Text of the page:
How to Talk to Kids about Puberty

4 min read  |  April 28, 2022  | 
Disponible en Español |

As your child transitions to the late elementary and middle school years, you will notice they are going through changes. It may be body odor, hair growth, or breast development. But one thing is for certain: Your child is likely to have many questions about what’s happening to them.

These are not the most leisurely conversations to have with your kids, but they are essential, says Renée N. Morgan, M.D., a pediatrician at the University of Miami Health System. They allow you to let your child know that you’re open and there to help them with any questions they have as they transition into puberty.

“Starting these talks is personal, based on the family and parent-child interactions, but I recommend starting to talk to them as soon as you begin noticing changes,” says Dr. Morgan. “Usually, this is around grade 4 or 5. You want to get ahead of the changes that your child will experience, so they can be prepared rather than being shocked.”

How to talk to your kids about puberty

These chats can be awkward and sometimes embarrassing for both kids and parents. To help with this, Lawrence Friedman, M.D., the head of adolescent medicine at UHealth, recommends letting your child drive the conversation with their questions and reassuring them about their concerns.

“It can be nerve-wracking for the child to experience all these changes, and they’re comparing themselves to their classmates and peers who might be experiencing things differently,” says Dr. Friedman. “In addition to being open to their questions, I also tell parents to encourage their kids to ask the doctor questions during their annual visits.”

Puberty can take a while. Keep talking.

The Nemours Foundation says that puberty can be a long road that can continue for many years, so parents should prepare for many discussions or quick conversations, depending on the topic.

Keeping the conversations supportive, encouraging, and not overwhelming will help your child be open and communicative about their questions.

It also doesn’t hurt for parents to initiate the conversation from time to time with some simple questions or light prodding. This can be as simple as asking them if they have any questions about their body or the changes they’re going through.

For shy or introverted kids, Dr. Morgan says that reading about the topic can also be helpful.

She recommends:

You-ology: A Puberty Guide for Every Body

Specifically for girls: Celebrate Your Body: The Ultimate Puberty Book for Girls.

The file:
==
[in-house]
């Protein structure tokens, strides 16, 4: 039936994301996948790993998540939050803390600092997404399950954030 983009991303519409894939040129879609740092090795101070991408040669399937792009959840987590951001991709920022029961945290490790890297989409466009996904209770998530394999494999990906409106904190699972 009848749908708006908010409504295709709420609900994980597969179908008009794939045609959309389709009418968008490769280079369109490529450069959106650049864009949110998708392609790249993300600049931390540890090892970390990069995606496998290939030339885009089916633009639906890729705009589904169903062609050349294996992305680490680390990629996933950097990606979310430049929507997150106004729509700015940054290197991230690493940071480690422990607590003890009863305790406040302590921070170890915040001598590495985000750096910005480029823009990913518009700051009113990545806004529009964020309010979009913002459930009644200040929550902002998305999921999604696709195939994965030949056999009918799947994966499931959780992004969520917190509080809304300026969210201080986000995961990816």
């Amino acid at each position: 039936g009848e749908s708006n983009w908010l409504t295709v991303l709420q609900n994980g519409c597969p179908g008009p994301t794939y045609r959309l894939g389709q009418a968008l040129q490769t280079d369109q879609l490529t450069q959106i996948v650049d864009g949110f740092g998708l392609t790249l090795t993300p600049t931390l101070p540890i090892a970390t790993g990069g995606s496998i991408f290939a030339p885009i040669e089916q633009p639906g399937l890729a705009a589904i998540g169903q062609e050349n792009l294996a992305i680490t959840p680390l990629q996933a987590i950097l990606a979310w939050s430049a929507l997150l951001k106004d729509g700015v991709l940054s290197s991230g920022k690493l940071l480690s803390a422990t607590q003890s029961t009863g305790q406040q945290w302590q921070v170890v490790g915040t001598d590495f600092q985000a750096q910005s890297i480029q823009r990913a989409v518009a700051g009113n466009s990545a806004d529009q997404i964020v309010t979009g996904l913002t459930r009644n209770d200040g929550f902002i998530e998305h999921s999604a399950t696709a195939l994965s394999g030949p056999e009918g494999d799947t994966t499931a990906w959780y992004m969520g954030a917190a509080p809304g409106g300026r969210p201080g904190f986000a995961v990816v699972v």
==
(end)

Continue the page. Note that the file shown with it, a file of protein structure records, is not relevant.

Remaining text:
Keep the conversation open.

Dr. Friedman and Dr. Morgan recommend keeping the conversation open and free-flowing – wherever it takes you and your child.

Your child should know about:

  • The growth of pubic hair and underarm hair
  • Acne, increased sweating, and body odor
  • The growth of the breasts, hips, and legs in girls
  • The development of periods for girls
  • Lower voices in boys
  • Growing penises and testicles in boys
  • The growth of facial hair for boys
  • Wet dreams for boys

One element that sometimes gets left out of these conversations is how your child changes mentally and emotionally during puberty. Dr. Friedman says it’s essential for parents to be aware of these changes to recognize them and acknowledge any concerns in this area.

“With many kids, parents may see a body that’s fully grown, but the mind is still developing, so it can be tough to deal with,” says Dr. Friedman.

“Parents need to recognize that their child is still developing behaviorally and emotionally and may make some mistakes in the years ahead. That’s where their guidance can help.”

Having the sex talk

The other significant change is the development of greater physical attraction toward others.

Don’t dictate terms about sex, Dr. Morgan says, but rather express your values and beliefs.

Parents can help teach their kids to reduce harm related to sex, such as providing information about avoiding pregnancy and STIs.

“This is a good opportunity for parents to boost their kids’ confidence,” she says. “They don’t have to do something just because their friends are doing it.”

Wyatt Myers is a contributor for UMiami Health News.

Tags: Dr. Lawrence Friedman, Dr. Renée N. Morgan, hormones, teens

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